Novel nasal spray reduces COVID-19 viral replication in animal study

A novel nasal spray treatment, being developed by Australian biotech Ena Respiratory, produced promising results against COVID-19 in an animal study performed by Public Health England (PHE) scientists.

The nasal spray, INNA-051, reduced COVID-19 viral replication by up to 96% in the animal study led by PHE’s deputy director Professor Miles Carroll.

INNA-051 stimulates the innate immune system – the first line of defence against pathogens into the body. The treatment has the potential to be used to prevent infection in at-risk populations, including healthcare workers and the elderly, according to Ena.

It is a synthetic small molecule that would be self-administered via nasal spray, taken once or twice a week for the prevention of COVID-19.

So far, Ena has raised AU$11.7m from Australian investors to progress the INNA-051 clinical development programme. If all goes to plan in upcoming toxicity studies and regulatory approval, the company is hoping to be ready to test INNA-051 in human trials in less than four months.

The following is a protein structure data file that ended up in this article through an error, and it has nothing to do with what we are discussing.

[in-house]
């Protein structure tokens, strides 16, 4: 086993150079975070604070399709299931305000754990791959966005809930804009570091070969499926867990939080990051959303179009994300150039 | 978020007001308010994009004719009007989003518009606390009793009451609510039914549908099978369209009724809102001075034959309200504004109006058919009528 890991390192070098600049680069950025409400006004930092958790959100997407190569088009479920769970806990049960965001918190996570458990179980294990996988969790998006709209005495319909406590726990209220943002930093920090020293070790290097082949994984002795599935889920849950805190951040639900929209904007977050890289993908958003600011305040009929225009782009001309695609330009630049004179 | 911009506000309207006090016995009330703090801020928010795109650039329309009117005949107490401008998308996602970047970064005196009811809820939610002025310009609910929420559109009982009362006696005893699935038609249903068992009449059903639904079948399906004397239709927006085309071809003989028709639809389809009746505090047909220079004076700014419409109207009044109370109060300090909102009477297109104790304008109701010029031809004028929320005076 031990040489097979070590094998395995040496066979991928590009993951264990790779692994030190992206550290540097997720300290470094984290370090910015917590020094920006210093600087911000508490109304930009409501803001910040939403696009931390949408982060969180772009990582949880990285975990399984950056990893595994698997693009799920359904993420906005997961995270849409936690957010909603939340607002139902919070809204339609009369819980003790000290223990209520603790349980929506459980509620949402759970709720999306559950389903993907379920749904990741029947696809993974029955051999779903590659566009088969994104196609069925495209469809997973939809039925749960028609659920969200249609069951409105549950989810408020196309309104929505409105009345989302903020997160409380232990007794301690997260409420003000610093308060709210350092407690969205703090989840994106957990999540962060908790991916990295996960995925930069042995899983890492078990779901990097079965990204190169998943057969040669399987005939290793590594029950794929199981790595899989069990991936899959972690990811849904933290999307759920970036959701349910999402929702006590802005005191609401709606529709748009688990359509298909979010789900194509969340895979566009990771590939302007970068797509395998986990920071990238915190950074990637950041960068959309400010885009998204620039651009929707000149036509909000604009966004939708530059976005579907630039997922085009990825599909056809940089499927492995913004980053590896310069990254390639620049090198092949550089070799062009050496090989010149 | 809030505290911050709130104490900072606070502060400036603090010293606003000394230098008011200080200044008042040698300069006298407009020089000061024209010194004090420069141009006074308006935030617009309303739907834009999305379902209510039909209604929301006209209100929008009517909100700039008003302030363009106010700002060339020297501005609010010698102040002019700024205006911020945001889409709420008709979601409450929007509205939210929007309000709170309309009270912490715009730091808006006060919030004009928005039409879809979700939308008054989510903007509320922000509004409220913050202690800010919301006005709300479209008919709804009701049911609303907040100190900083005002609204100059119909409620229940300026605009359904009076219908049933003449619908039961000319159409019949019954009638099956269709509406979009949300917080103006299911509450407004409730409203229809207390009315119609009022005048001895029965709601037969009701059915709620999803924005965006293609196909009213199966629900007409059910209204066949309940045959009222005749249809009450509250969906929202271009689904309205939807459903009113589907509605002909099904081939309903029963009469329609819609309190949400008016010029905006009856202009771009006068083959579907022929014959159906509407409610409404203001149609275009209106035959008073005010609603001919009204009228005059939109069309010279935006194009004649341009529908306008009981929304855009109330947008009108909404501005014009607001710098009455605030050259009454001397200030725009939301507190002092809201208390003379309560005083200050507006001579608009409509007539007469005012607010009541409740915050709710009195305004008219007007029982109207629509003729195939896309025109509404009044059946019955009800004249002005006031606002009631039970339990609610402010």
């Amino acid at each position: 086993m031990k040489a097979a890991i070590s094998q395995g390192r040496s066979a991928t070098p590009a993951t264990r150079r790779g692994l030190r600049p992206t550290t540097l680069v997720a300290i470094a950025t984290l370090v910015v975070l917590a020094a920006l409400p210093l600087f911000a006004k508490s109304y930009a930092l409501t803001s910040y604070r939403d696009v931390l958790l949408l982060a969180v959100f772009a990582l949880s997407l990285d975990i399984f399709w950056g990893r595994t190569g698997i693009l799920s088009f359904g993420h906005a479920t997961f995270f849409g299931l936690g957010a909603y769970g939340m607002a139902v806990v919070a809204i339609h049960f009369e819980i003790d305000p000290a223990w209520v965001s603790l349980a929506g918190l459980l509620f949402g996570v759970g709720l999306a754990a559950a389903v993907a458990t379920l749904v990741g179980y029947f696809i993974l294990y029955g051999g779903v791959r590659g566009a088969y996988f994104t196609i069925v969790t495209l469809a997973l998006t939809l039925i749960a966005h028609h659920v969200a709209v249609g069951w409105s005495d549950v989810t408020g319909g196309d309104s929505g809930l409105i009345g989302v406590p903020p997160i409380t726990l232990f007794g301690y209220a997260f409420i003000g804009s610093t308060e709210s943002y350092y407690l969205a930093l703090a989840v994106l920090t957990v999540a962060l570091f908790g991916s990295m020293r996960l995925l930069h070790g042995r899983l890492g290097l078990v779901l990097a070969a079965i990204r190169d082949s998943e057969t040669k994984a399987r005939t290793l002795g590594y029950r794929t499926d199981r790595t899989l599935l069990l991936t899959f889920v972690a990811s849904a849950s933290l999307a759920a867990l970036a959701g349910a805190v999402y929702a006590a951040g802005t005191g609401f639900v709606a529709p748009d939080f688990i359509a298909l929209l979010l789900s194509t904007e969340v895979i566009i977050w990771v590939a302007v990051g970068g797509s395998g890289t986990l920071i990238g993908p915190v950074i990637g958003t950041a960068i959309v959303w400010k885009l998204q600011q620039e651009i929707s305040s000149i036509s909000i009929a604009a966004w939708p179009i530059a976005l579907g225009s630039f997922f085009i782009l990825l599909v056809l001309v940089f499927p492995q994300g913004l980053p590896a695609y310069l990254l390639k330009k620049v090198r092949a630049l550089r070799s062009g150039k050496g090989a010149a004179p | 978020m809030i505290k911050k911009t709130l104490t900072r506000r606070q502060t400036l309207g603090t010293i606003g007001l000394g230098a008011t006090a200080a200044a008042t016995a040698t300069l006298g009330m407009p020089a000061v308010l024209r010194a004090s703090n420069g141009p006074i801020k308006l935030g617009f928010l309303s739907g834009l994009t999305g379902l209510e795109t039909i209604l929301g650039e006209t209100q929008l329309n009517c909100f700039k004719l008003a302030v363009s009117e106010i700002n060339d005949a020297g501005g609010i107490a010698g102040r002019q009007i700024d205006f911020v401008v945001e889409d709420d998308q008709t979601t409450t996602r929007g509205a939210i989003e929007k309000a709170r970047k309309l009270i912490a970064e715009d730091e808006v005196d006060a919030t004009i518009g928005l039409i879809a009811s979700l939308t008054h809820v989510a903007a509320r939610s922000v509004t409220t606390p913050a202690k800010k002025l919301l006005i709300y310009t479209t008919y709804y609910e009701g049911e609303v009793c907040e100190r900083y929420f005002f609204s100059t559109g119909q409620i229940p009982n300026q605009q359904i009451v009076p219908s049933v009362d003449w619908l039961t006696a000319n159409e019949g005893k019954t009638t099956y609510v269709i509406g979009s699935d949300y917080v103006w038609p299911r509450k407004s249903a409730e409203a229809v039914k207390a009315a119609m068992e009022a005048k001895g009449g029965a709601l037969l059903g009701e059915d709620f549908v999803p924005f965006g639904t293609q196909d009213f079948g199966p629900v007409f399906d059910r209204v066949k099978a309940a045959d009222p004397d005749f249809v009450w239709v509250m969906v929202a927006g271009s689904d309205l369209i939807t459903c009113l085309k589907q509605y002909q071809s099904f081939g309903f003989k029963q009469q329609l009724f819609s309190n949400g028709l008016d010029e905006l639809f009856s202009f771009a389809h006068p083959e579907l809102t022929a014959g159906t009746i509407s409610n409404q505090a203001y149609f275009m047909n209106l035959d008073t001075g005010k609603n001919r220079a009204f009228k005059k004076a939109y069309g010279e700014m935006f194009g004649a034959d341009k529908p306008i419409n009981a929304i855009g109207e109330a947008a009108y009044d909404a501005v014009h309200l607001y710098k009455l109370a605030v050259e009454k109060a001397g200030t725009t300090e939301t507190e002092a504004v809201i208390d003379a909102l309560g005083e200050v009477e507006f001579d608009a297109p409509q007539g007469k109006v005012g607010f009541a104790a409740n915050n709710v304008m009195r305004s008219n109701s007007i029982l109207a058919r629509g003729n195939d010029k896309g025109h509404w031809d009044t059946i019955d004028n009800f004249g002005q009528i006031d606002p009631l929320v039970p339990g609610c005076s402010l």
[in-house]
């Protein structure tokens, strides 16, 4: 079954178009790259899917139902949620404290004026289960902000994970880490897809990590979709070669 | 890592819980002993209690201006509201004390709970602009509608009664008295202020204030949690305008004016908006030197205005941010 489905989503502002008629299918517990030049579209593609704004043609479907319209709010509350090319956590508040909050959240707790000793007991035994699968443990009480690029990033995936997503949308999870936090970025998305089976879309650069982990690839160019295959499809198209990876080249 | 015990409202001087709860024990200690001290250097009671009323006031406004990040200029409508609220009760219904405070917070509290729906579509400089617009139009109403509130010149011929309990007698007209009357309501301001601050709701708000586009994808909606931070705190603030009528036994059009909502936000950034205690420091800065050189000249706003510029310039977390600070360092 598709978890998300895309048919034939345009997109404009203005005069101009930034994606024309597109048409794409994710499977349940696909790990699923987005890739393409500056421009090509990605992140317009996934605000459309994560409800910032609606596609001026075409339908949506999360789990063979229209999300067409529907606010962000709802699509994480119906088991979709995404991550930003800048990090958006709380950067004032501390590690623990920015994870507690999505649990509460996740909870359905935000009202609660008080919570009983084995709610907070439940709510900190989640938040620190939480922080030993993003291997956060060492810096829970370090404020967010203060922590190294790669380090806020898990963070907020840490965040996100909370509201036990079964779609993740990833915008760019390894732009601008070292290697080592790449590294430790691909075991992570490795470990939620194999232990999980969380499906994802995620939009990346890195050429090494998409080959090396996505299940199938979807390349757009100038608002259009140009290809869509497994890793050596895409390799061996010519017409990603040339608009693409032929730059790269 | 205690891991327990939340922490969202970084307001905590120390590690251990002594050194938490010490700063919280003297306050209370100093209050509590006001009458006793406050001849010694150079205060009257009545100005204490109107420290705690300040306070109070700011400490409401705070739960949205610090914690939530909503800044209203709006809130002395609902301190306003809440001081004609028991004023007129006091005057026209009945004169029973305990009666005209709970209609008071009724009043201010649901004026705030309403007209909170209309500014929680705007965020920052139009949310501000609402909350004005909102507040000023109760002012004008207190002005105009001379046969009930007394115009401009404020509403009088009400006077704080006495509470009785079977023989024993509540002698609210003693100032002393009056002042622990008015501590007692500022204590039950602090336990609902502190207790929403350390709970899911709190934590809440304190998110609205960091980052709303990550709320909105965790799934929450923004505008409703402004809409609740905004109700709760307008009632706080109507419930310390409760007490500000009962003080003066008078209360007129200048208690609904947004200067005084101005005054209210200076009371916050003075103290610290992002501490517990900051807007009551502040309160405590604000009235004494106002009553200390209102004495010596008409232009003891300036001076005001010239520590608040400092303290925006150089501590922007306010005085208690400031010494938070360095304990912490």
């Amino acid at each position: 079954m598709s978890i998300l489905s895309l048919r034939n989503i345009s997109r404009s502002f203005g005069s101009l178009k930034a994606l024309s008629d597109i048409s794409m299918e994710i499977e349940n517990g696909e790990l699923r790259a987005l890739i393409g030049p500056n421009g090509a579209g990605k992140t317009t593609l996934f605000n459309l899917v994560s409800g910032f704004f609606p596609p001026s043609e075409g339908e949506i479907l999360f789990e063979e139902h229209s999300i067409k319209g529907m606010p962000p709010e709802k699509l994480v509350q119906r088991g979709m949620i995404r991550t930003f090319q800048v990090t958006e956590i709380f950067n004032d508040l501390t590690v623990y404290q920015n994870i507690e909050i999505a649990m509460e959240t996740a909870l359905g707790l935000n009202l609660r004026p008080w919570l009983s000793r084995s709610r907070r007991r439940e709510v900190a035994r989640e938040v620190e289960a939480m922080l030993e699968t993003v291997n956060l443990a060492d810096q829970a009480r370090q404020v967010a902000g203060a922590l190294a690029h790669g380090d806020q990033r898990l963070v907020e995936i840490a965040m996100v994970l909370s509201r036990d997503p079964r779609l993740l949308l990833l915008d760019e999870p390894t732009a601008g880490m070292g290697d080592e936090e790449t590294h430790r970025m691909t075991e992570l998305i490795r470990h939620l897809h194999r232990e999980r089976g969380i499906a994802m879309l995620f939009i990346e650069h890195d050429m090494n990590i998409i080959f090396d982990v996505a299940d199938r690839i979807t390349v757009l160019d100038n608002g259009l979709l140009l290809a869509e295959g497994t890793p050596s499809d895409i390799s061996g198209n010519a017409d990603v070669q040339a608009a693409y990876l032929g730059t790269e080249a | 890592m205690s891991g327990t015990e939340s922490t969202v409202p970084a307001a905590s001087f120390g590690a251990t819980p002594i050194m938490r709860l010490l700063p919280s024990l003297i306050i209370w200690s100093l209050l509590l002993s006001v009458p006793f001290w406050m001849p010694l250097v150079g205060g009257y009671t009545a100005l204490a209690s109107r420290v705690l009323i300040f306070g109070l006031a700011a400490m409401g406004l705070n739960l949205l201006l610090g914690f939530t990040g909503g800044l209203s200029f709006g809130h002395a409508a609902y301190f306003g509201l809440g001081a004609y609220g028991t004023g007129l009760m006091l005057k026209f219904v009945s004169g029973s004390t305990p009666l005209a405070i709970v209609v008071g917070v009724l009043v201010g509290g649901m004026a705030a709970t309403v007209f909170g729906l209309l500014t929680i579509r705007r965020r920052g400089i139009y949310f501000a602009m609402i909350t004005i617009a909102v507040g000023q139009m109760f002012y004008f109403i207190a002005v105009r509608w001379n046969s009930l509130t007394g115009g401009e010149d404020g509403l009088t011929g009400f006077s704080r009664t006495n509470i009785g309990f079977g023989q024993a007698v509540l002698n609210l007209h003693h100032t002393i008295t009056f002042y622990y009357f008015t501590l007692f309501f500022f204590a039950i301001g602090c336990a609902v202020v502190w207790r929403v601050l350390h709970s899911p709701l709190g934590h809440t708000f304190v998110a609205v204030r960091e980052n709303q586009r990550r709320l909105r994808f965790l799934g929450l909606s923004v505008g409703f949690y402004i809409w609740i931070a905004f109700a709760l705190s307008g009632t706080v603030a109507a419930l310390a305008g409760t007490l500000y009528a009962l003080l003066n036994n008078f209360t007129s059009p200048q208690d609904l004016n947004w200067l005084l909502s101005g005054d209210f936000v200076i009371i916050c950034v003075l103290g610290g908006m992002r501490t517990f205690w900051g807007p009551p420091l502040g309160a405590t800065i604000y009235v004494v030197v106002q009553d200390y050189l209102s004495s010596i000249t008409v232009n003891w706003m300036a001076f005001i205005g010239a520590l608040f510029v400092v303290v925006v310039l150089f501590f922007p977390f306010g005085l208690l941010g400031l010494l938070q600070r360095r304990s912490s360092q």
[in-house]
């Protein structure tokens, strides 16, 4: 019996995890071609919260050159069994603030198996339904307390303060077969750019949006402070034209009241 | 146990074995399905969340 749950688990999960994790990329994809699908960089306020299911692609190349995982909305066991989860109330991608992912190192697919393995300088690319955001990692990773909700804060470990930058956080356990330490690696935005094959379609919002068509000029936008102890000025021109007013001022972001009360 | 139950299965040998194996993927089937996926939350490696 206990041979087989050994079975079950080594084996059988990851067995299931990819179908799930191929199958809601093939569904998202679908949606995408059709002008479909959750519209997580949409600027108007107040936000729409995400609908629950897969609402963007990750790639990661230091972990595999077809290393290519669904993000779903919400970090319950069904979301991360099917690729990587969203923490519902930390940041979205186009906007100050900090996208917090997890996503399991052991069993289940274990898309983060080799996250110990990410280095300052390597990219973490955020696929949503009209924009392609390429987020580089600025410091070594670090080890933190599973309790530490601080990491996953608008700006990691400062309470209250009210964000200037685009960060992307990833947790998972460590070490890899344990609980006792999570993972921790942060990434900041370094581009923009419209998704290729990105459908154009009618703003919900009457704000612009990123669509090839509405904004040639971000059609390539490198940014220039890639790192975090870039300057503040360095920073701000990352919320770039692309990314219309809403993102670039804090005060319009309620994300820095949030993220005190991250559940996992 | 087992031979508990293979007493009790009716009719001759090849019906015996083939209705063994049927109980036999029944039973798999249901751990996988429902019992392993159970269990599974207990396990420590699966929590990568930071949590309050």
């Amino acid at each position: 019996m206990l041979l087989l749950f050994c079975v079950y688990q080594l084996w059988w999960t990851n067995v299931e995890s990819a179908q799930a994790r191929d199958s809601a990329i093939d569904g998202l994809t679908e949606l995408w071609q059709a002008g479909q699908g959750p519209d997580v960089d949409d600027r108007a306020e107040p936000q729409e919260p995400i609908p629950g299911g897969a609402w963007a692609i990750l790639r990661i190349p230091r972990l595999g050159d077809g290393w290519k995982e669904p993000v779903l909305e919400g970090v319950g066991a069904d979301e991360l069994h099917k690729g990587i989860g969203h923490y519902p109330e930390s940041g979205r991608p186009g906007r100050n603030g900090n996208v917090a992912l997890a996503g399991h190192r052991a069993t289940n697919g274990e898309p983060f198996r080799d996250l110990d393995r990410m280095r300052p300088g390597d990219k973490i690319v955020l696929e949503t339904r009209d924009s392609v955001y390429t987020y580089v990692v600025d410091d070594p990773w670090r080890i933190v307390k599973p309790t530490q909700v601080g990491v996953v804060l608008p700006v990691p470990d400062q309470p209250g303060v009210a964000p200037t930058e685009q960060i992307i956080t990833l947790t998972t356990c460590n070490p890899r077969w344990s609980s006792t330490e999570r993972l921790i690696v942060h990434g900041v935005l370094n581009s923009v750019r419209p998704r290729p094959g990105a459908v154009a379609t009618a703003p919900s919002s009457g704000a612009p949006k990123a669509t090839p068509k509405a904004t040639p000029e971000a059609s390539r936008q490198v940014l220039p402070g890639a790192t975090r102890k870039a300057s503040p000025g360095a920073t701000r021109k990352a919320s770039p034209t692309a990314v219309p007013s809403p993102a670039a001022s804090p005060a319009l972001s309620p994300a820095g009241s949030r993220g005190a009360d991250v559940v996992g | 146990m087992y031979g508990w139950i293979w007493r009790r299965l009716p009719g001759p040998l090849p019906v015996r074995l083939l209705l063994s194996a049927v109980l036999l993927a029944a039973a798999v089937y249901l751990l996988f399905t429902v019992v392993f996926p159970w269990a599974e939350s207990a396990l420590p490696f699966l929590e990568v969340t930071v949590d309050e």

“We’ve been amazed with just how effective our treatment has been. By boosting the natural immune response of the ferrets with our treatment, we’ve seen a rapid eradication of the virus,” said Christophe Demaison, managing director of Ena Respiratory.

“If humans respond in a similar way, the benefits of treatment are two-fold. Individuals exposed to the virus would most likely rapidly eliminate it, with the treatment ensuring that the disease does not progress beyond mild symptoms.

“This is particularly relevant to vulnerable members of the community. In addition, the rapidity of this response means that the infected individuals are unlikely to pass it on, meaning a swift halt to community transmission,” he added.

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